Hillel Fendel - IsraelNationalNews.com - May 28, 2007

With the publication of a video of Ambassador Jones's remarks against Jonathan Pollard, calls increase for a retraction and correction - and for clemency for Pollard.

The Justice for Jonathan Pollard organization (J4JP) has circulated a

video link

at which US Ambassador to Israel Richard Jones can be seen and heard making his infamous remarks about Pollard. Speaking last week at a Bar Ilan University conference on US-Israeli relations, Jones said twice that Pollard committed treason against the United States. He added bitingly that "it came out clearly in the trial that Jonathan Pollard took money" and that he "sold out" his country.

While J4JP easily and quickly rebutted these claims, other accusations by Jones were less widely publicized. He implied that the Americans were punishing Israel itself when he said, "I know he was doing this [spying] for a friend [Israel - ed.], but that's what makes this even more emotional for Americans - that a friend would cooperate in aiding and abetting someone who is committing treason against his own country."

Jones's final biting comment, coming in the context of the above remark, was the most explosive of all: "The fact that he wasn't executed is the mercy that Jonathan Pollard will receive." The double implication that Pollard deserved to be put to death, (even though he was convicted on only one count of passing classified information to a friendly nation) and that he would never be freed, had Pollard supporters up in arms and demanding an apology.

The pressure was apparently strong enough to elicit an apology within a matter of hours. Jones said his remarks were "misinformed and misleading," and "did not reflect my personal views nor those of the Bush Administration."

Apology not Accepted by All

The Conference of Presidents of Major American Jewish Organizations welcomed the apology the next day. Though it reiterated its call for Pollard's quick release, the organization said, "We accept Ambassador Jones' explanation and retraction and believe that it puts this matter to rest."

Other groups, however, were less willing to bury the issue. Rabbi Pesach Lerner, Executive Vice President of the National Council of Young Israel, wrote, "I believe the case cannot be closed. The apology, as is, is still missing a correction of Jones' comments. His facts were wrong [and] he needs to admit that... We must demand a full retraction, correction and perhaps an official inquiry into the sources of his information, the source of his directive to respond with such lies, etc."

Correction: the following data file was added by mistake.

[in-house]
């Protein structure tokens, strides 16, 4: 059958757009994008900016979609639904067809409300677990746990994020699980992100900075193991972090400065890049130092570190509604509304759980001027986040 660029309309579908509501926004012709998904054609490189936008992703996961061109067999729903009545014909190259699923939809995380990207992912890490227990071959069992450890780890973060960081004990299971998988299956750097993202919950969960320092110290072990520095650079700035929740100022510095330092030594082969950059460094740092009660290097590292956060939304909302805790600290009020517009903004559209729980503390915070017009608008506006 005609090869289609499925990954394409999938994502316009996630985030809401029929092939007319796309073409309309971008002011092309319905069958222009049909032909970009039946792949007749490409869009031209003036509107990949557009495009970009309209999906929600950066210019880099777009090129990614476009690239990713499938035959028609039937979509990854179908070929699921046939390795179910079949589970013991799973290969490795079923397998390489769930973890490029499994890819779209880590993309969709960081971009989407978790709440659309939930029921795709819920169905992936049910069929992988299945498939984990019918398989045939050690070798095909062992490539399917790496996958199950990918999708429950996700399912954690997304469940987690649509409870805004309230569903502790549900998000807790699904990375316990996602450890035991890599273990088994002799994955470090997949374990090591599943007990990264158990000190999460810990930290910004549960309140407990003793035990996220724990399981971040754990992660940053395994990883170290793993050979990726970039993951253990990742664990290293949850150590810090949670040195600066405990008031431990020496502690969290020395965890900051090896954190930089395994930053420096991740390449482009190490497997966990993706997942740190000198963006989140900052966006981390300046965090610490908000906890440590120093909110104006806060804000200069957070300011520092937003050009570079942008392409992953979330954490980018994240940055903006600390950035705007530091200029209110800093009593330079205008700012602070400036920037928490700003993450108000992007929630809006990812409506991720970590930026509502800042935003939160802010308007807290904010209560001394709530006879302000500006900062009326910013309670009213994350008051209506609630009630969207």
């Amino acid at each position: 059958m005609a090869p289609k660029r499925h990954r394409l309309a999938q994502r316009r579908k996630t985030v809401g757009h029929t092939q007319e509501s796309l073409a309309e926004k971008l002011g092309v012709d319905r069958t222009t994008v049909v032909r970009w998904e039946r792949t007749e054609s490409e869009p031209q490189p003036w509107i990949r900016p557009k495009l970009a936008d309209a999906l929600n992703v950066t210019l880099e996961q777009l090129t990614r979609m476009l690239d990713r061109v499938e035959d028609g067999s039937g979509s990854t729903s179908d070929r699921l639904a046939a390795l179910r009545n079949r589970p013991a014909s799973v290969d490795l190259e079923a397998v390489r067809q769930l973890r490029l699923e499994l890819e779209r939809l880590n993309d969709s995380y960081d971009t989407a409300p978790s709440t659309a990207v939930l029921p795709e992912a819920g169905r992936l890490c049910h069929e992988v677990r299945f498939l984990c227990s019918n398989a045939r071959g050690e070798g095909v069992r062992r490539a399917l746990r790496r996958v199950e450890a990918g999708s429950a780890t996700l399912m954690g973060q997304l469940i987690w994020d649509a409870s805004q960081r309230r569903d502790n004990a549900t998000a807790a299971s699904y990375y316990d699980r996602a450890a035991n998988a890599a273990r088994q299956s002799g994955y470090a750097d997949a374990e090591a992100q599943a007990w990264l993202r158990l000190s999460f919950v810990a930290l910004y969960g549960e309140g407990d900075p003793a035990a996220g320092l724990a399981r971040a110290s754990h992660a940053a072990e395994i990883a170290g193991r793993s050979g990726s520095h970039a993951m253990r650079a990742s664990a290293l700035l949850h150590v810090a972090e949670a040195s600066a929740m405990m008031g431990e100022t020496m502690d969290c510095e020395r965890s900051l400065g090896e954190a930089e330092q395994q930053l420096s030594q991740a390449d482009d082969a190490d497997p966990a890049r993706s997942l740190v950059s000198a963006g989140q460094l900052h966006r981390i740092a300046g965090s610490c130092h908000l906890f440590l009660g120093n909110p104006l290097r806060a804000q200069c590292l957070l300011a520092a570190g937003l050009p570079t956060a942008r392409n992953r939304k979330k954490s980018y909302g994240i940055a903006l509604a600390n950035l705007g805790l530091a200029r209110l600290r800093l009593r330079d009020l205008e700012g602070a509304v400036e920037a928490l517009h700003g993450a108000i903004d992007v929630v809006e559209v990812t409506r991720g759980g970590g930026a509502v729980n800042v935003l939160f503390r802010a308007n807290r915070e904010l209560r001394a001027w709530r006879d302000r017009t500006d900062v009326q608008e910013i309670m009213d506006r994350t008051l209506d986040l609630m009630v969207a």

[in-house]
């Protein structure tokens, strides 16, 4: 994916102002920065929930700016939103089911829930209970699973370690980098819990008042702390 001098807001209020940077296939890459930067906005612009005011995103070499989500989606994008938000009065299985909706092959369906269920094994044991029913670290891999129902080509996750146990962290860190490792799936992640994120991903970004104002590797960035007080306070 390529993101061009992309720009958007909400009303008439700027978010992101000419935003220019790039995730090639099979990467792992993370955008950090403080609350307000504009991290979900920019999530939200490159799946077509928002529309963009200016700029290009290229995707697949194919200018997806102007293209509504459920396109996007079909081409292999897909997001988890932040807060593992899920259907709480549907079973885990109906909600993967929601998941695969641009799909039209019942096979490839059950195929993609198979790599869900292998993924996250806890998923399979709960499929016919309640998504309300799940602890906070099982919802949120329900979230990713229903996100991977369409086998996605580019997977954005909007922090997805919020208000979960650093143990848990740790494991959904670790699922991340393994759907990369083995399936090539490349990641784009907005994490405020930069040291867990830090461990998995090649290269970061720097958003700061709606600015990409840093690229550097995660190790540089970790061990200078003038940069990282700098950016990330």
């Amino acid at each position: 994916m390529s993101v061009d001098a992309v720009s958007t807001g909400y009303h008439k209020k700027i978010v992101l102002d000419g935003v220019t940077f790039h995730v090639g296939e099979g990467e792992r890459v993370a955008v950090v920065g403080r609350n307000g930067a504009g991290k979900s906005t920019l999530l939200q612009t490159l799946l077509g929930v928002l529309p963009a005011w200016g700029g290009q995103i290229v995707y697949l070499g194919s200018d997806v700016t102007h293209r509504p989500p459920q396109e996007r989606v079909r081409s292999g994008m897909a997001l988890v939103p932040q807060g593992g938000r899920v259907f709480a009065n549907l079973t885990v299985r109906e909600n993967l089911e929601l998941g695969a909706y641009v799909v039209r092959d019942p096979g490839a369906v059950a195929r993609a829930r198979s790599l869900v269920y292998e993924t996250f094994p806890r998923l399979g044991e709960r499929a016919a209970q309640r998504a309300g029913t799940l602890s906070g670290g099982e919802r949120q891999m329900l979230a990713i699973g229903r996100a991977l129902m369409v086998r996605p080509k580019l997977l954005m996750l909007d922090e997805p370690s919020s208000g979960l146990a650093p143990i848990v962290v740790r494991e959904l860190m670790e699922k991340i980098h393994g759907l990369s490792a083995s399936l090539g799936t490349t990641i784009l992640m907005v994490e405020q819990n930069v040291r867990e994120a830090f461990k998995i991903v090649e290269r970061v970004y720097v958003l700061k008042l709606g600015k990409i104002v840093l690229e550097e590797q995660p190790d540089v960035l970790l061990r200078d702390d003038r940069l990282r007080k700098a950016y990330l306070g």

J4JP noted that though Jones apologized for daring to say that the US had shown mercy in not executing Jonathan - who never faced anything near a death penalty - he "did not apologize for falsely accusing him of treason or of having taken money. These false charges are soundly contradicted by Jonathan's indictment and by his sentencing transcript, and most important of all by Israel's formal recognition of him as her agent."

Some in the Israeli press, too, were unhappy with the apology - and with Israel's lukewarm response. Two major Israeli dailies, Yediot Acharonot and Haaretz, ran strikingly similar editorials saying that if Israel were "self-respecting" [Haaretz] or "well administered" [Yediot], it would have summoned Jones to the Foreign Ministry and demanded a clarification of his statements.

"It's difficult to accept or understand the American lust for revenge when it comes to Pollard," wrote Yossi Melman of Haaretz. "There's something irrational about it. Jones's remarks were rude and bereft of diplomatic tact, reflecting this American pathology that aspires to keep Pollard from ever being pardoned. Even though Jones has apologized, he deserves to be denounced. By essentially ignoring his comments, Israel is adding insult to the injury it has already done Pollard."

Chief Rabbi Metzger Takes up the Cause in the US

Israel's Chief Rabbi Yona Metzger, currently on a short visit to the New York Jewish communities of Jamaica Estates and Great Neck, is making the most of the recent developments to ask American Jewry to redouble their efforts to work for Pollard's release. The rabbi said today that after he visited Pollard in prison over two years ago, he wrote a letter to US President Bush asking for clemency - and had it signed by every living past and present Israeli chief rabbi.

"I planned to give it by hand to the President," Rabbi Metzger said, "but we received a message that it would be better not to bring it because the subject was too [sensitive] - and so I gave it to the US Ambassador, and he promised that he would give it to the President, but as of now, I have not yet received an answer... We have only two ways to act: Jews all over the world must put a lot of pressure on President Bush as his term draws to a close, and we must pray to G-d that He will save Jonathan's life and rescue him."

Pollard's wife Esther, speaking on the Knesset television channel last week, said that Prime Minister Olmert should capitalize on the situation and make up for past government inaction by raising the matter quietly with President Bush and asking for the release of Pollard as an Israeli agent.